Tracker Pixel for Entry

​Subject matter that matters

by Ben Haugmo | .(JavaScript must be enabled to view this email address) | Arts | March 29th, 2017

Art courtesy of Barbara Nagle

Next week marks the beginning of the 50th annual Hawley Art Show. Featuring food, music, people’s choice judging events, and more. This year’s show will really demonstrate the sense of community that has been fostered for fifty years.

The exhibit is free of charge and open to the public, and submissions from artists only require a small fee. Any artist can enter their work in the show, regardless of skill level, and children’s submissions are also accepted.

For many, the Hawley Art Show is an opportunity to pass a passion for art to others. Barbara Nagle taught art for 15 years before becoming a full-time artist, and will be offering a watercolor demonstration during the show.

Nagle has created art since she was very young, using the pencil and paper her mother provided. One of her favorite aspects of the Hawley Art Show is the children’s art component.

“The whole back section of the Community Center is youth art. It’s kindergarten and on up through high school, and it really gives young people an opportunity to show their work in an official art show, which is great. To me, a sense of community means involving people of all ages.”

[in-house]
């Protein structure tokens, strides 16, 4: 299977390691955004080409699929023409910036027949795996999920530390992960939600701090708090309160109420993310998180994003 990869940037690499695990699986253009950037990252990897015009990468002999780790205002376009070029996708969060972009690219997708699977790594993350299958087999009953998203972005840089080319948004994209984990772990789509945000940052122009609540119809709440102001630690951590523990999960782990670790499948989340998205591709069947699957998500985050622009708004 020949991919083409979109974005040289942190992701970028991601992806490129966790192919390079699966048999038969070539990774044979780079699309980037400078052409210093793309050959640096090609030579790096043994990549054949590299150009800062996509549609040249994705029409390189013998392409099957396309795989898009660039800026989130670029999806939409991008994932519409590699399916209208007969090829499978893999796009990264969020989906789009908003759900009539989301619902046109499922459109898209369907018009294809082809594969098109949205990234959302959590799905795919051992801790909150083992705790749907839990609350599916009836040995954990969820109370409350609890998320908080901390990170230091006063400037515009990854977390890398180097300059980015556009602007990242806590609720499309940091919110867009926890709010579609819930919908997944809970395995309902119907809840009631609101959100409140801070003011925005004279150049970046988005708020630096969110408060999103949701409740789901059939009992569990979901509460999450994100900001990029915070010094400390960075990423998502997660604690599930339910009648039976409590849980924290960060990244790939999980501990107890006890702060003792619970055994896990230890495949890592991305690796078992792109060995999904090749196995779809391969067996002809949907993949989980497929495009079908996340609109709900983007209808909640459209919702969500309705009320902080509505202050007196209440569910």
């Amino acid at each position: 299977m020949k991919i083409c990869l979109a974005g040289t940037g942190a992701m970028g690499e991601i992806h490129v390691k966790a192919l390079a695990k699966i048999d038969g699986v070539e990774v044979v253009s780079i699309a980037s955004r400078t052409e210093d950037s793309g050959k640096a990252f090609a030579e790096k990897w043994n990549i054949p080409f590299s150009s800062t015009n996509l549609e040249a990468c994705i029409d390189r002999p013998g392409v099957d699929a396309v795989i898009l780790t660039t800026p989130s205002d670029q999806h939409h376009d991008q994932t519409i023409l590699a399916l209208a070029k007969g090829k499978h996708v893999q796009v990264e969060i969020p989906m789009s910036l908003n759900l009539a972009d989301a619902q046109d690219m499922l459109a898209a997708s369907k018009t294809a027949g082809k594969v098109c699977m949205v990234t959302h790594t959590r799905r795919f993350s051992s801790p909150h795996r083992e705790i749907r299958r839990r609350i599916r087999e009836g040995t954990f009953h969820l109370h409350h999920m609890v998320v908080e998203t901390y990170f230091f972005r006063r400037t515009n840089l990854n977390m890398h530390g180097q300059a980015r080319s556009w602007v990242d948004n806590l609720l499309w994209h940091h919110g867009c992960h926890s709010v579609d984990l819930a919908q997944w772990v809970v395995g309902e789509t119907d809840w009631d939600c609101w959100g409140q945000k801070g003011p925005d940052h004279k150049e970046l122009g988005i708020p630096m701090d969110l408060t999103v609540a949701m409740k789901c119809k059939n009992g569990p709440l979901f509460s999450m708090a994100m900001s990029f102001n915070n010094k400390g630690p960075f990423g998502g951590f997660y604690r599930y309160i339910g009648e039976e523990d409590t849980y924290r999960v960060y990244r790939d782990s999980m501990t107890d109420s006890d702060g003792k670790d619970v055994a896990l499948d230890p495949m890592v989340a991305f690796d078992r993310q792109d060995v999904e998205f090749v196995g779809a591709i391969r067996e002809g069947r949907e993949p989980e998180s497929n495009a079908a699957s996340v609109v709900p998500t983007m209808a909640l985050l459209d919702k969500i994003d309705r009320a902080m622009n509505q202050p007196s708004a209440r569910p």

M. Koskela has been involved with the Hawley Art Show for as long as she can remember and appreciates the fact that it accepts artists of all ages and skill levels.

“I’ve gone to the Hawley Art Show my entire life. I don’t remember a year not going to it, really. You can be a student, you can be an amateur, you can be a professional, and you can be in grade school, and you can still enter the art show.”

Koskela’s art has evolved since she first submitted pictures of kitty cats when she was younger, featuring environmentally conscious pieces that reflect her attentive recycling practices.

“I really enjoy post-apocalyptic kind of things. A lot of my art is kind of environmentally aware, things like that. I like to recycle my canvases if I can. I make my own canvases out of window screens, and I like reusing paint whenever I can.”

Some of the participants in the Hawley Art Show became involved only recently. M. Koskela introduced her spouse, Sophia, to the Hawley Art Show after they met in 2010. Sophia Koskela focuses on portraiture, especially of famous people that she admires.

“I’ve done Vincent Price, Johnny Depp, Jimi Hendrix, and David Bowie. I also did Prince when he passed away, and David Bowie. I’ve been doing a lot of tributes to people that have been passing away, so I kind of like to do portraits that are more realistic looking.”